Distressed home sales made up 16.2% of all homes sold in 2016, which is a drop of more than two and a half points from 2015, and a smaller percentage of home sales than in any year since 2007, according to ATTOM Data Solutions Year-End 2016 U.S. Home Sales Report.
A distressed sale is a bank-owned sale, short sale, or foreclosure auction sold to a third party buyer. Basically anything other than a regular sale of a home in which the seller has equity is considered a distressed sale. It's a good thing the number of distressed sales are down.
The distressed sales numbers breakdown as follows. REO (Real Estate Owned) sales, also called bank-owned sales, were 8% of all sales in 2016, which is down two points from 2015 and the lowest level in 10 years.
Short sales made up 5.5% of all home sales in 2016, which is also down from the year before and the lowest percentage since 2008.
Foreclosure auctions and sheriff's sales accounted for 2.8% of all sales in 2016, which is a slight drop from 2015, and the lowest level since 2007.
Of course everything with real estate is about location. And, while the numbers for the country as a whole are good, some regions are not doing so well.
Areas of the country that had the highest percentage of distressed sales include Atlantic City, New Jersey with an incredible 43.8%, followed by Hagerstown-Martinsburg, Maryland-West Virginia (33.2%); Rockford, Illinois (29.2); and Baltimore, Maryland (28%).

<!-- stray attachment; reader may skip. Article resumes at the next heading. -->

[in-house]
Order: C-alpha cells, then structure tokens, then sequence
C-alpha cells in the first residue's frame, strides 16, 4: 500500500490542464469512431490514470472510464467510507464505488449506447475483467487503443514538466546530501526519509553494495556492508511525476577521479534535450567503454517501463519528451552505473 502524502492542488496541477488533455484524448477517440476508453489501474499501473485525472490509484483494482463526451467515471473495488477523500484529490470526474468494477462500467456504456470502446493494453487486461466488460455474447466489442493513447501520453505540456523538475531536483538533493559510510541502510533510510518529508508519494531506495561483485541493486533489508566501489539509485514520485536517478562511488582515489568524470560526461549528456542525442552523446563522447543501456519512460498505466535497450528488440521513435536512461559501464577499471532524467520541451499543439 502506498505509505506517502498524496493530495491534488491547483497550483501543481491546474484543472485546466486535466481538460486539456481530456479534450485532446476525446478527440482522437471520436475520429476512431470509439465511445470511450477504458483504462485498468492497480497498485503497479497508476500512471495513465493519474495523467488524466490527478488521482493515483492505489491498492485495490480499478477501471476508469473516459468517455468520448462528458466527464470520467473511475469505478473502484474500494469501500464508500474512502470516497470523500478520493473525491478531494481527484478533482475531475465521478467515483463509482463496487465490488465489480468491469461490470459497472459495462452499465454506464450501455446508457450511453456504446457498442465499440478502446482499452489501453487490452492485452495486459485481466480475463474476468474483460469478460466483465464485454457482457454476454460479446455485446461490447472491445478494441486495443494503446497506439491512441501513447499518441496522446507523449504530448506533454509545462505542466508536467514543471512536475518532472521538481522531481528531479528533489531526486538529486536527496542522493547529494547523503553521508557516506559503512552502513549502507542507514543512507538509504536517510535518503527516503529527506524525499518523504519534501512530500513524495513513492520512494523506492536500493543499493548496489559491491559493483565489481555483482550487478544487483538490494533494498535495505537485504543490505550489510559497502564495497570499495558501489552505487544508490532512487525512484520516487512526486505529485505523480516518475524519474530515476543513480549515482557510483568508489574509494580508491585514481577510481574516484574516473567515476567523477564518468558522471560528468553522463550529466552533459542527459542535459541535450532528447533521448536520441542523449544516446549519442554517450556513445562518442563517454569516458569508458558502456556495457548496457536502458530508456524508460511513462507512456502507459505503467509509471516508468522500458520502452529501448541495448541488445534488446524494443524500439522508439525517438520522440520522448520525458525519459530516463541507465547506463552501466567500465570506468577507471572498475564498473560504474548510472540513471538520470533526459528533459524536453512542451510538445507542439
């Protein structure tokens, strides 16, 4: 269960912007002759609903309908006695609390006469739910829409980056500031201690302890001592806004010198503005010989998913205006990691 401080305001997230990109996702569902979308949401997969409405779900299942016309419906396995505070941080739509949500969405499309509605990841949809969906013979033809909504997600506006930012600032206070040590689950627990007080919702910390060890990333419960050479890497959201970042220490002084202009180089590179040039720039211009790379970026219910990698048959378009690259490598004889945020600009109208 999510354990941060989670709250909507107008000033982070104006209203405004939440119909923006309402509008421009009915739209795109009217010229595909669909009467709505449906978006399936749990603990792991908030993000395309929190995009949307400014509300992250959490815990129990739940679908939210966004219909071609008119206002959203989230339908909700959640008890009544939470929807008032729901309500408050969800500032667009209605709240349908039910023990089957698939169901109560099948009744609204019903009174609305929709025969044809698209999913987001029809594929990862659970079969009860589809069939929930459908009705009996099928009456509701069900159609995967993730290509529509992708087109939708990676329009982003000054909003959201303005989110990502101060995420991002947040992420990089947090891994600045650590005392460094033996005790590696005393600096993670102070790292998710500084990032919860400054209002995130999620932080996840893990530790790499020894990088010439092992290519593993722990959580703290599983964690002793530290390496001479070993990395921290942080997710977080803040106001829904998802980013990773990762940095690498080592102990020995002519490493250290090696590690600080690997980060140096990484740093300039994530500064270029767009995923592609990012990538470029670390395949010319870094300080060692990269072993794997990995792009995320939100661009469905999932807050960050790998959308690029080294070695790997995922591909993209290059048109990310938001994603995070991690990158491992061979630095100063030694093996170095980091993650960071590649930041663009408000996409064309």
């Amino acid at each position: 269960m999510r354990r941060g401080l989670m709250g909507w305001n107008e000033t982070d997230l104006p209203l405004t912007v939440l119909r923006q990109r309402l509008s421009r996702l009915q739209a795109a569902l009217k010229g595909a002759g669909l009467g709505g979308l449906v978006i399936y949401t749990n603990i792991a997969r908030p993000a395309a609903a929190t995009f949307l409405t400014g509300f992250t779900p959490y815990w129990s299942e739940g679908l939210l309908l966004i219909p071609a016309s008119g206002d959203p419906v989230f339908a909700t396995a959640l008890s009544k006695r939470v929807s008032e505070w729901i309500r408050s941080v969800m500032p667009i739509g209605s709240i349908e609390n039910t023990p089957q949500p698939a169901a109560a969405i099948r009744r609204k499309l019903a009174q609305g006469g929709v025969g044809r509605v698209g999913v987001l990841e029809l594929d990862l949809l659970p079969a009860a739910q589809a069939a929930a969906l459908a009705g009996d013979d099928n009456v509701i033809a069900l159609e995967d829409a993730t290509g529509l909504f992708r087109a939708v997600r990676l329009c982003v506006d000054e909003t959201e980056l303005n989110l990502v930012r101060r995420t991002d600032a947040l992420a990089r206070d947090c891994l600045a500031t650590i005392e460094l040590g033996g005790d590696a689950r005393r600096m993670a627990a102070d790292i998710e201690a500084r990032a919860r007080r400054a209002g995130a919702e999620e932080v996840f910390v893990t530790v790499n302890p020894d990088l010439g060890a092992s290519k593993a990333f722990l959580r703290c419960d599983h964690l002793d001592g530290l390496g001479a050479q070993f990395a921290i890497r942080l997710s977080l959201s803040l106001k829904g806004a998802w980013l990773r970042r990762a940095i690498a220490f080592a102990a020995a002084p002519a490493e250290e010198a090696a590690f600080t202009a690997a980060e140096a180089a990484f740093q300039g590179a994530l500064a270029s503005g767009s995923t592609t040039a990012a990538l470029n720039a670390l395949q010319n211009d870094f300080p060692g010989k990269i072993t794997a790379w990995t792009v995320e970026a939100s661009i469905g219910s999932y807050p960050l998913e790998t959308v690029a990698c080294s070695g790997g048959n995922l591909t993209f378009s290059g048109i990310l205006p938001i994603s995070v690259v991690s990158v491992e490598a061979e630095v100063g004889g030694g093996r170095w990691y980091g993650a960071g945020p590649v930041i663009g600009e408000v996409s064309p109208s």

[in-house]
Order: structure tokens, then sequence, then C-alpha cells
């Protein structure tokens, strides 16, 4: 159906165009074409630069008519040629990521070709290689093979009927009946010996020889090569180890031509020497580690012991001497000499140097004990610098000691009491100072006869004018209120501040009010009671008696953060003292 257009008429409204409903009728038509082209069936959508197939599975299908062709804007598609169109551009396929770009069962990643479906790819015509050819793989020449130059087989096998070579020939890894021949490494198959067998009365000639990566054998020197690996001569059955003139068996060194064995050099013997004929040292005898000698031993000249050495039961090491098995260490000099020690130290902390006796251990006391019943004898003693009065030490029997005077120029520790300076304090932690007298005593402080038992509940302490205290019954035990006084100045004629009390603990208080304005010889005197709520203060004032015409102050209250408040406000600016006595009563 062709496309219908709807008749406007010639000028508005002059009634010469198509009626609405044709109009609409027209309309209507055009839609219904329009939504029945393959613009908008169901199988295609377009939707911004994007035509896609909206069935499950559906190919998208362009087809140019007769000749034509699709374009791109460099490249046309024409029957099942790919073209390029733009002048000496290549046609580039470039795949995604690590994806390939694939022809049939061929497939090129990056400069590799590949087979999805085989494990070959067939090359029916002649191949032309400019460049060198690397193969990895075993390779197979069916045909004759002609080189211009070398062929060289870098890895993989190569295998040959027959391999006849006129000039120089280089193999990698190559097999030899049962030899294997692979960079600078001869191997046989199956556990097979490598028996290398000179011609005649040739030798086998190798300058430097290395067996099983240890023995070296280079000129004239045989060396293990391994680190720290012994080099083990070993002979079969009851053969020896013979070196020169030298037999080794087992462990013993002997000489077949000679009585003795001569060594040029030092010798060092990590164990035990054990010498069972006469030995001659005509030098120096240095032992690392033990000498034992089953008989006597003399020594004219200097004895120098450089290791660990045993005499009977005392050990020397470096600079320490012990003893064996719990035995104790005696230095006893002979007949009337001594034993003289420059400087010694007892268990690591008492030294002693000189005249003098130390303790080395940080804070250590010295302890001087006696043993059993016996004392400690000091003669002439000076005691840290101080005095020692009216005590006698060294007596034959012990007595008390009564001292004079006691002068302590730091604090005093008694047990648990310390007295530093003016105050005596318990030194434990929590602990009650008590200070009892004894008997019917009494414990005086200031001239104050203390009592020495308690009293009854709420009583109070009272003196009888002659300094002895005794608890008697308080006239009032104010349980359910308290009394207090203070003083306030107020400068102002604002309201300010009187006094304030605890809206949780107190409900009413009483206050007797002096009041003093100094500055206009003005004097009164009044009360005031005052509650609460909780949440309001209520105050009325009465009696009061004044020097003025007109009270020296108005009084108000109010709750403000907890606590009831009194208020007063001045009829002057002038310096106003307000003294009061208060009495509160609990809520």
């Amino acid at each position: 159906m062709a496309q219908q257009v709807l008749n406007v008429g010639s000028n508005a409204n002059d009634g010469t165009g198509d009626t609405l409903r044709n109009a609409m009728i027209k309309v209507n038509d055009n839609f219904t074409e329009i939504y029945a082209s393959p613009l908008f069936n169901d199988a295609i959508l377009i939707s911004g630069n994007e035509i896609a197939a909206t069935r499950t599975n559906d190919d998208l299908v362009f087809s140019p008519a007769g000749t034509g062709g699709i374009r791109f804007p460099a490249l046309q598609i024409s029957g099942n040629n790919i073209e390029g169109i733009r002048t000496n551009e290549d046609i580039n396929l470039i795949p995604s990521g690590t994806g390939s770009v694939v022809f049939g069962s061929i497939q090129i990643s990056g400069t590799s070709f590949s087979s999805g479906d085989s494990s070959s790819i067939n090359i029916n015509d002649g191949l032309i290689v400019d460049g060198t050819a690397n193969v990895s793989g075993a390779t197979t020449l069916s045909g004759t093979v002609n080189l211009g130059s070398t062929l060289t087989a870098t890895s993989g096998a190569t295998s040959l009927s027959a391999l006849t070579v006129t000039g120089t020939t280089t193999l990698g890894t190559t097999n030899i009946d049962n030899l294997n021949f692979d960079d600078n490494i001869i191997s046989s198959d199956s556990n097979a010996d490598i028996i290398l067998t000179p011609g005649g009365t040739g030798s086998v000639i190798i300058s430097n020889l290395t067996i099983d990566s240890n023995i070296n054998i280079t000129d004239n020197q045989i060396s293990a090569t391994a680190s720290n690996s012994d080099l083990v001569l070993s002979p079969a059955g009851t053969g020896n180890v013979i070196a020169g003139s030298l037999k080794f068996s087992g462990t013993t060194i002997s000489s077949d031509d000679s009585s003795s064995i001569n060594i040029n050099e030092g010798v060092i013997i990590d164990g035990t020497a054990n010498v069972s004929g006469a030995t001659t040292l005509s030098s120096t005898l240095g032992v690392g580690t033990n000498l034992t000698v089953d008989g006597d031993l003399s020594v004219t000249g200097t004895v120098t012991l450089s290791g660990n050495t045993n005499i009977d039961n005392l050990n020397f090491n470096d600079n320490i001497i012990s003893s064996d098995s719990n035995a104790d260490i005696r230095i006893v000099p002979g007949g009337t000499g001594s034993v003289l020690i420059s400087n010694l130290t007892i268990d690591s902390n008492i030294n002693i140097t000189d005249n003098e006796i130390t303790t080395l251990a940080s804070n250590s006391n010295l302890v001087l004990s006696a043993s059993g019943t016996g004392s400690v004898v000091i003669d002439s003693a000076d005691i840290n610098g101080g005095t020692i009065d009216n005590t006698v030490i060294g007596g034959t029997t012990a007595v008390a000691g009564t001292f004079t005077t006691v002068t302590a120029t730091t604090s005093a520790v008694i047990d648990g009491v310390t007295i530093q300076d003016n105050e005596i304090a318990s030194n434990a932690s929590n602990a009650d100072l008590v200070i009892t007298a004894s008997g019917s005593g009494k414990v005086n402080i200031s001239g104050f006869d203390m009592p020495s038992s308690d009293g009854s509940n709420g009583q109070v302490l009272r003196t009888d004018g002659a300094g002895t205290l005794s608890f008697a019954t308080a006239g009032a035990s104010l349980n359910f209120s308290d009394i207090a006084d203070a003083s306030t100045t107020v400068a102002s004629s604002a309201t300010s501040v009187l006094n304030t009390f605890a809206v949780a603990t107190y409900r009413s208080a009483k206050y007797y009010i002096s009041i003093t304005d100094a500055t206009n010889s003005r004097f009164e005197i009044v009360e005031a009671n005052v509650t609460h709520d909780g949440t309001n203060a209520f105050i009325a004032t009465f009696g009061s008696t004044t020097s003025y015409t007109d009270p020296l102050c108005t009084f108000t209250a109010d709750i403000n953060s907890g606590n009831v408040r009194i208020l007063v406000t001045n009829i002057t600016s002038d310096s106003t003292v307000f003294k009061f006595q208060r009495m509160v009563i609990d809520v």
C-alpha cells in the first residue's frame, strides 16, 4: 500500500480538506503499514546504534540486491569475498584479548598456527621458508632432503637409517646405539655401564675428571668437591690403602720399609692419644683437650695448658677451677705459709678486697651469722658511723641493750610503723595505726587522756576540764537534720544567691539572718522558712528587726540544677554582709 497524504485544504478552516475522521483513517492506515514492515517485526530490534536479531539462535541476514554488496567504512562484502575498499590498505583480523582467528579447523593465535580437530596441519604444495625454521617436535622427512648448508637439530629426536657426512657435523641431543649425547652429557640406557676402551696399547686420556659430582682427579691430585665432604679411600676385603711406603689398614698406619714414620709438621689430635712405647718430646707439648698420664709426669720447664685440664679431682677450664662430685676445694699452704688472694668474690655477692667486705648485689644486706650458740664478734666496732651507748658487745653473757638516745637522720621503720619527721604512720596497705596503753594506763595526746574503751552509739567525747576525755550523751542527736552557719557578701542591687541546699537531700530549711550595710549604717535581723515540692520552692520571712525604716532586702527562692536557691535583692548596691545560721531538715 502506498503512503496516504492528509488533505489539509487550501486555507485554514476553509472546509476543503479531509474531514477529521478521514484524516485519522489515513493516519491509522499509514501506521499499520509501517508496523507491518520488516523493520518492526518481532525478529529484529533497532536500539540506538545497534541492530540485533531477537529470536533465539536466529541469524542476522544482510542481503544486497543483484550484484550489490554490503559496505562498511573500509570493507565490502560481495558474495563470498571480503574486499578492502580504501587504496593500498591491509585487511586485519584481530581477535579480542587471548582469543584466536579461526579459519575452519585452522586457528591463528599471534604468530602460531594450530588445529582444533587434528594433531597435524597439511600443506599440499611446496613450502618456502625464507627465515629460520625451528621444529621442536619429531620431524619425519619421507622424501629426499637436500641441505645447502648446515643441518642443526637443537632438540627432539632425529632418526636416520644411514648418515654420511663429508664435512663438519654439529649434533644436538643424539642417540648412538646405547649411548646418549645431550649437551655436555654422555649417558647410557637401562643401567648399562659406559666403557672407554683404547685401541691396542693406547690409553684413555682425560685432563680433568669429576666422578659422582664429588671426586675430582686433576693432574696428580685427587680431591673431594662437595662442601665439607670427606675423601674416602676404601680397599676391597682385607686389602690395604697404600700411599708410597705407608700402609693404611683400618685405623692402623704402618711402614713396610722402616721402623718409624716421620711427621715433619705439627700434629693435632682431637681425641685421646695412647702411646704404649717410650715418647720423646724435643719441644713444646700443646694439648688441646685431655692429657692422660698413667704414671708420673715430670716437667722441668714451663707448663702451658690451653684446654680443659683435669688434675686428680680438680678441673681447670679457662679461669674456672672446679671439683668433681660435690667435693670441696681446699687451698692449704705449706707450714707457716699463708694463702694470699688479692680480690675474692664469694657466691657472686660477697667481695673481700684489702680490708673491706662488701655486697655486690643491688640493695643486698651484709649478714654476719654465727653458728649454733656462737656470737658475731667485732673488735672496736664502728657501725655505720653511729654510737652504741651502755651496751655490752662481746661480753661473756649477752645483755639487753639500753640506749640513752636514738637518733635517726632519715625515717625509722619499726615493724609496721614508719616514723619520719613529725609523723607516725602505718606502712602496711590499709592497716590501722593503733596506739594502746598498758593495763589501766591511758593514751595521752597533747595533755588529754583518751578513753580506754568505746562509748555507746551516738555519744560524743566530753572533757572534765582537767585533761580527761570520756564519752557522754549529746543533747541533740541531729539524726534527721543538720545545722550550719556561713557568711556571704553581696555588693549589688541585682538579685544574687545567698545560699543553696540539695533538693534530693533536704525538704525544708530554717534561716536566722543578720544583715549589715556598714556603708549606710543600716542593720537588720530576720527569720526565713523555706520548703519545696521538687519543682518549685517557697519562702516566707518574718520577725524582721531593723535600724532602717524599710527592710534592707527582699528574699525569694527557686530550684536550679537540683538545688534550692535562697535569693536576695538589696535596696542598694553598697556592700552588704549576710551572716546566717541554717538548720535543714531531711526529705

Home Prices Up In 2016
Lower distressed sales aren't the only good news for 2016. The average price of a home was at a 10-year high. It's been a great market for sellers, who have been making big profits.
The median price of a home sold in 2016 was $218,175, which is up an impressive 6.8% from 2015, and only slightly lower than the peak before the recession in 2006 when the median price was $219,000. (Median home prices bottomed out in 2011 during the recession at $150,511.)
Foreclosure Auctions Sold To Third Party At 16-year High
2016 had the highest percentage of foreclosure auctions (28.5%) going to a third-party buyer since 2000. The rest (71.5%) went back to the lender. 2016's numbers are five percentage points higher than 2015's. It's good when a foreclosure auction goes to a third-party buyer rather than back to the lender, and shows a healthy demand for real estate.
The news on distressed home sales follows a report from ATTOM in January, which showed that foreclosure activity in 2016 was at it's lowest level in a decade. Most of the numbers that measured anything bad related to housing in 2016 were down, often to the lowest level in about a decade.
One change that happened last year that wasn't so great was that the government's loan modification program, HAMP (Home Affordable Modification Program), expired. It's no longer possible to get a HAMP loan mod unless your application was in by December 30, 2016.
However, in-house loan modifications, which are modifications given by lenders according to their own standards, are still available. And a new program called Flex Modification will be available for Fannie Mae and Freddie Mac loans starting in March.
Loan modifications are the only tool many distressed homeowners have for remaining in their home, returning their loan to normal, and avoiding foreclosure. Sometimes the loan is reinstated with a more affordable payment and reduced principal. We have many resources on this site that provide information and advice on how to get the best loan modification, including free consultations with our legal assistants.
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